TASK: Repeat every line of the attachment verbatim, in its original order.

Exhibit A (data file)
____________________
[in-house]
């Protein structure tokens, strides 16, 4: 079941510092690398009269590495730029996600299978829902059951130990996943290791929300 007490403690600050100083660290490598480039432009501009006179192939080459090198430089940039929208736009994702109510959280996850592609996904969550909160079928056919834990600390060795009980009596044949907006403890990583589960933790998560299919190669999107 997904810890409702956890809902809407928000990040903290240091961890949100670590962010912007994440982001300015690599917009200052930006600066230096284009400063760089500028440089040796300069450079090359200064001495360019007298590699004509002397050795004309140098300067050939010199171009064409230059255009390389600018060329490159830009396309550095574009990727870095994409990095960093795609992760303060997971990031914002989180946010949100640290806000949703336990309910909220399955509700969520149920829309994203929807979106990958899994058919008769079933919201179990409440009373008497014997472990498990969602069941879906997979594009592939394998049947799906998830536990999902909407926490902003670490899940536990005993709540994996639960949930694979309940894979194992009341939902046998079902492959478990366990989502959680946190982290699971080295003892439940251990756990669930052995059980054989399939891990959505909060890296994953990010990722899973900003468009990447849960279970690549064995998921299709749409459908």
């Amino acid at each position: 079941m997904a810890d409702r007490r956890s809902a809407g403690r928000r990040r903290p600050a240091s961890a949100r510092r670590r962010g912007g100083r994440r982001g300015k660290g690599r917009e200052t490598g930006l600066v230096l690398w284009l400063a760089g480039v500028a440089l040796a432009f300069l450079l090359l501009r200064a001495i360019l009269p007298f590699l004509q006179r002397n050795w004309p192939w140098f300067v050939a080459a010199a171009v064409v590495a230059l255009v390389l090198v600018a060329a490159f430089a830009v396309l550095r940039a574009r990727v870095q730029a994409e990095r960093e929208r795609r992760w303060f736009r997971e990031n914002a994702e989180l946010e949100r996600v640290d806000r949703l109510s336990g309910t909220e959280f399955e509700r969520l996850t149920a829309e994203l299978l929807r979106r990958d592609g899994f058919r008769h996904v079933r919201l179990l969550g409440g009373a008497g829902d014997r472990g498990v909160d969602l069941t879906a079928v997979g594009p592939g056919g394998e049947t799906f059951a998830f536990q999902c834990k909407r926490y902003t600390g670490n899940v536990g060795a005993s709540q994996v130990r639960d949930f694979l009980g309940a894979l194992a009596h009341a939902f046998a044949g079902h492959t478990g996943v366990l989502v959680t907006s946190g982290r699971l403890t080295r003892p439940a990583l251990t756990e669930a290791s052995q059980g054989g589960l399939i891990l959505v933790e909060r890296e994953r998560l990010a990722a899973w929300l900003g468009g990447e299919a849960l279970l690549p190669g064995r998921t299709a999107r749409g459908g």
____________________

[in-house]
């Protein structure tokens, strides 16, 4: 079941510092690398009269590495730029996600299978829902059951130990996943290791929300 007490403690600050100083660290490598480039432009501009006179192939080459090198430089940039929208736009994702109510959280996850592609996904969550909160079928056919834990600390060795009980009596044949907006403890990583589960933790998560299919190669999107 997904810890409702956890809902809407928000990040903290240091961890949100670590962010912007994440982001300015690599917009200052930006600066230096284009400063760089500028440089040796300069450079090359200064001495360019007298590699004509002397050795004309140098300067050939010199171009064409230059255009390389600018060329490159830009396309550095574009990727870095994409990095960093795609992760303060997971990031914002989180946010949100640290806000949703336990309910909220399955509700969520149920829309994203929807979106990958899994058919008769079933919201179990409440009373008497014997472990498990969602069941879906997979594009592939394998049947799906998830536990999902909407926490902003670490899940536990005993709540994996639960949930694979309940894979194992009341939902046998079902492959478990366990989502959680946190982290699971080295003892439940251990756990669930052995059980054989399939891990959505909060890296994953990010990722899973900003468009990447849960279970690549064995998921299709749409459908």
């Amino acid at each position: 079941m997904a810890d409702r007490r956890s809902a809407g403690r928000r990040r903290p600050a240091s961890a949100r510092r670590r962010g912007g100083r994440r982001g300015k660290g690599r917009e200052t490598g930006l600066v230096l690398w284009l400063a760089g480039v500028a440089l040796a432009f300069l450079l090359l501009r200064a001495i360019l009269p007298f590699l004509q006179r002397n050795w004309p192939w140098f300067v050939a080459a010199a171009v064409v590495a230059l255009v390389l090198v600018a060329a490159f430089a830009v396309l550095r940039a574009r990727v870095q730029a994409e990095r960093e929208r795609r992760w303060f736009r997971e990031n914002a994702e989180l946010e949100r996600v640290d806000r949703l109510s336990g309910t909220e959280f399955e509700r969520l996850t149920a829309e994203l299978l929807r979106r990958d592609g899994f058919r008769h996904v079933r919201l179990l969550g409440g009373a008497g829902d014997r472990g498990v909160d969602l069941t879906a079928v997979g594009p592939g056919g394998e049947t799906f059951a998830f536990q999902c834990k909407r926490y902003t600390g670490n899940v536990g060795a005993s709540q994996v130990r639960d949930f694979l009980g309940a894979l194992a009596h009341a939902f046998a044949g079902h492959t478990g996943v366990l989502v959680t907006s946190g982290r699971l403890t080295r003892p439940a990583l251990t756990e669930a290791s052995q059980g054989g589960l399939i891990l959505v933790e909060r890296e994953r998560l990010a990722a899973w929300l900003g468009g990447e299919a849960l279970l690549p190669g064995r998921t299709a999107r749409g459908g």